When I entered into general psychology, I did not think that I would be writing an essay on a psychologist. But as I sit reading about the man that was assigned to me I see why it is an assignment for us to do. Stanley Milgram is who I was assigned to write a paper on, and is someone that is known for many different things.
Obedience to Authority is a book by Stanley Milgram. Obedience to authority is a compliance with commands given by an authority figure. Milgram's research showed that people have a strong tendency to comply with authoritative figures. Drawing specifically on the statements of those who testified in Nuremberg, as well as those who have written about it, I will be explaining why Milgram's experiments do help explain the Holocaust and other Nazi war crimes. As Well as the views of Tedford Taylor in An American Tragedy and Hannah Arendt’s A report on the Banality of Evil.
Diana Baumrind and Ian Parker have each authored a review of Stanley Milgram’s famous obedience experiments. In Milgram’s experiments, he observed the extent of subjects ' obedience to authority when an experimenter commanded them to deliver possibly harmful electric shocks to another person. According to Milgram, an alarming amount of subjects willingly proceeded to the highest voltage shock in the experiment. In Baumrind 's "Review of Stanley Milgram 's Experiments on Obedience," she attempts to disprove and refute Milgram 's experiments by criticizing his experimental set-up, his lack of safety precautions, his ethically questionable study, and his comparison between his experiments and Nazi Germany. In Parker’s “Obedience,” he seeks to show Milgram 's strengths and weaknesses in order to review his experiments. Parker begins his critique by analyzing Milgram 's ethics and questionable scientific procedure. He then evaluates Milgram 's comparison between his experiment and the Holocaust, summarizes Milgram 's life and the effect it had on his experiments, and introduces the effect of situational factors on obedience. While Parker effectively critiques Milgram’s experiments by discussing Milgram’s ethical flaws and the flaws in his procedure, Baumrind ineffectively and subjectively analyzes these topics; however, both authors effectively critique Milgram’s comparison between his experiments and the Holocaust.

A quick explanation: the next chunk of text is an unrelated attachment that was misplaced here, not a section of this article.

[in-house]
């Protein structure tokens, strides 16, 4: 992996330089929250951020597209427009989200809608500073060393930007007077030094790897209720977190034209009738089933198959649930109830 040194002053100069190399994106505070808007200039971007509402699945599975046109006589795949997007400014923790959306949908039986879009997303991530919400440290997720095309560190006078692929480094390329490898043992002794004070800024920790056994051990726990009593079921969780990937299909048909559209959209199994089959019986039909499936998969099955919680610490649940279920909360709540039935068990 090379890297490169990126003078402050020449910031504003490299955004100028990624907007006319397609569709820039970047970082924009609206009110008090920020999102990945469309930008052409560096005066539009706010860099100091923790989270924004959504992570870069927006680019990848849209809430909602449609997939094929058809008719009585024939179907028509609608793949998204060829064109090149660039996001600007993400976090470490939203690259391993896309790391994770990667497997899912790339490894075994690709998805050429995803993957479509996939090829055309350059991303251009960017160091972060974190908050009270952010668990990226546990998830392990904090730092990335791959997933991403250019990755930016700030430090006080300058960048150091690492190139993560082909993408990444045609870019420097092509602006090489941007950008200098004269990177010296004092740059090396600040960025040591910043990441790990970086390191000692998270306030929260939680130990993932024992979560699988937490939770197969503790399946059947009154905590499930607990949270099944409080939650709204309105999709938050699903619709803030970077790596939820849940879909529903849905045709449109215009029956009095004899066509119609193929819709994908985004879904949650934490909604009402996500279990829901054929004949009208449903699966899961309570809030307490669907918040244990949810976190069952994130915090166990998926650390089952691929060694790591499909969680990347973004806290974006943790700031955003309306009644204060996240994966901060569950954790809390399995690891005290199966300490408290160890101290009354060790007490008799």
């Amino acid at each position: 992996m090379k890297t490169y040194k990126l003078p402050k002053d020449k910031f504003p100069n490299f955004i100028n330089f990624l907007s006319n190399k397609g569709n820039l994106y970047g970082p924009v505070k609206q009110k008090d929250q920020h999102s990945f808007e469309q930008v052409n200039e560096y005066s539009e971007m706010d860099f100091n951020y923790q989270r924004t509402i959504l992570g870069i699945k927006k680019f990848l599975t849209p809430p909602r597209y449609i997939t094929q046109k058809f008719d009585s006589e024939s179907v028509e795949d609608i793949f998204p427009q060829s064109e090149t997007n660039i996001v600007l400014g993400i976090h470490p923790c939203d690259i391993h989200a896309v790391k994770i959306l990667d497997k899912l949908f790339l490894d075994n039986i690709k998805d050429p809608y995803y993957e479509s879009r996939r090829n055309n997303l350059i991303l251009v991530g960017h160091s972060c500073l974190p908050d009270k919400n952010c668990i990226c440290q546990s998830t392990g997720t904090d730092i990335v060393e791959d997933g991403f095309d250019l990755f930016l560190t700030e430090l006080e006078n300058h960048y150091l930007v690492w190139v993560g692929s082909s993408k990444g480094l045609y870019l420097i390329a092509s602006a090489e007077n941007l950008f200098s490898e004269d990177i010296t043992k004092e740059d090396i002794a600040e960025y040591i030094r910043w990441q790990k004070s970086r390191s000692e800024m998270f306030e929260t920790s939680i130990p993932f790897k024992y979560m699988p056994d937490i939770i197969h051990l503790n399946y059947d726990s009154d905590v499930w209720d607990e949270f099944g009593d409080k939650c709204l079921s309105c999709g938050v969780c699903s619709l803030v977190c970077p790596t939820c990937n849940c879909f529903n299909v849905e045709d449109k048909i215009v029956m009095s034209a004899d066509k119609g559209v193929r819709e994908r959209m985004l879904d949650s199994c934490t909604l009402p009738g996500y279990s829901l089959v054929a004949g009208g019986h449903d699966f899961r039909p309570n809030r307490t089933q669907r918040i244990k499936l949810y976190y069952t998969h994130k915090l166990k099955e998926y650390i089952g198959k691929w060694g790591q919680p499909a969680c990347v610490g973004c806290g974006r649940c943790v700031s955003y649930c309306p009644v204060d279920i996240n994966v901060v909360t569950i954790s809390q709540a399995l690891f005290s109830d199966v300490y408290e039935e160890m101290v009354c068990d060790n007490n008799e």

In 1963, physiologist Stanley Milgram brought to light the idea of Obedience to Authority. He was stimulated by the trial and execution of Adolf Eichmann, a Nazi war criminal who was put to death for the crimes he committed under Hitler’s authority (McLeod , Obedience to Authority, 2007). The objective of his research was centered on the question: “Could it be that Eichmann and his million accomplices in the Holocaust were just following orders? Could we call them all accomplices?" (Milgram, 1974). Milgram introduced the phenomenon of Obedience to Authority through his experiments. Milgram demonstrates how human nature is susceptible to blindly obey authority without regard to any sense of morality. This behavior mirrors numerous genocides, but specifically gives reason to the Holocaust (McLeod, 2007).
Stanley Milgram managed to conduct the experiment that revealed the distinct features of the members of our society. He questioned how millions of ordinary people in Germany could obey the immoral commands of the Nazi government and provided the study exploring the mechanisms of human obedience to authorities. Though Milgram’s experiment has provoked a huge amount of criticism, the analysis of internal and external validity, ethical issues, and the contribution of the experiment to modern science reveals the significance of the findings of the study.
Whether one acknowledges it or not we all obey authority in one way or another. It is something that is embedded into us from the day that we are born. We begin to become obedient to our parents, elders, our teachers, law enforcement, the list goes and on. Authority has a major impact on human behavior. This is especially evident in the case of the concentration camps in Germany. There were hundreds if not thousands of people following Hitlers unethical orders, and clearly they outnumbered the one person controlling it all. However, they did not go against him but they simply followed his orders. For a person to obey authority, one has to accept that it is legal, and right for the order to be made of them. It also involves somebody of a higher power or status to be involved in making the commands.
Over the years Stanley Milgrim’s experiment has been one of the most discussed and controversial experiments in the psychology world. The experiment is the study of obedience over authority and was based on the idea on why many Germans decided to obey Hilter knowing that his actions were unjustifiable. Ethical issues were questioned after the results were published. Milgrim was interested to find out how people would respond on an authority figure given the circumstances. Since then psychologists tried to replicate the experiment to get a better understand the human behavior.